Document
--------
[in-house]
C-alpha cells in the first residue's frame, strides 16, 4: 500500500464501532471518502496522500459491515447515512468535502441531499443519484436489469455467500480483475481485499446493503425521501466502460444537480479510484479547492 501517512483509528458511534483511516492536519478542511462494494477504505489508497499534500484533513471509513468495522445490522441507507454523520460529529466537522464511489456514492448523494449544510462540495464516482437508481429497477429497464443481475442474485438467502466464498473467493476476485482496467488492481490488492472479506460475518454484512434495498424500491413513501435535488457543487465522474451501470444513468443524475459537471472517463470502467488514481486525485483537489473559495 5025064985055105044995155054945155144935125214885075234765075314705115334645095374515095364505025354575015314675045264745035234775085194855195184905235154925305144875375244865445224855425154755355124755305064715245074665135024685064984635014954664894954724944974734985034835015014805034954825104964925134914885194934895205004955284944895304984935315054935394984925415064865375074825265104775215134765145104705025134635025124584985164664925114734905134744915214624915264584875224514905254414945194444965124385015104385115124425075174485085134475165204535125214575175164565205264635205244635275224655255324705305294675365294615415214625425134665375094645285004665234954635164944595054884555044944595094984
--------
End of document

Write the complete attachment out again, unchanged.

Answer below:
[in-house]
C-alpha cells in the first residue's frame, strides 16, 4: 500500500464501532471518502496522500459491515447515512468535502441531499443519484436489469455467500480483475481485499446493503425521501466502460444537480479510484479547492 501517512483509528458511534483511516492536519478542511462494494477504505489508497499534500484533513471509513468495522445490522441507507454523520460529529466537522464511489456514492448523494449544510462540495464516482437508481429497477429497464443481475442474485438467502466464498473467493476476485482496467488492481490488492472479506460475518454484512434495498424500491413513501435535488457543487465522474451501470444513468443524475459537471472517463470502467488514481486525485483537489473559495 5025064985055105044995155054945155144935125214885075234765075314705115334645095374515095364505025354575015314675045264745035234775085194855195184905235154925305144875375244865445224855425154755355124755305064715245074665135024685064984635014954664894954724944974734985034835015014805034954825104964925134914885194934895205004955284944895304984935315054935394984925415064865375074825265104775215134765145104705025134635025124584985164664925114734905134744915214624915264584875224514905254414945194444965124385015104385115124425075174485085134475165204535125214575175164565205264635205244635275224655255324705305294675365294615415214625425134665375094645285004665234954635164944595054884555044944595094984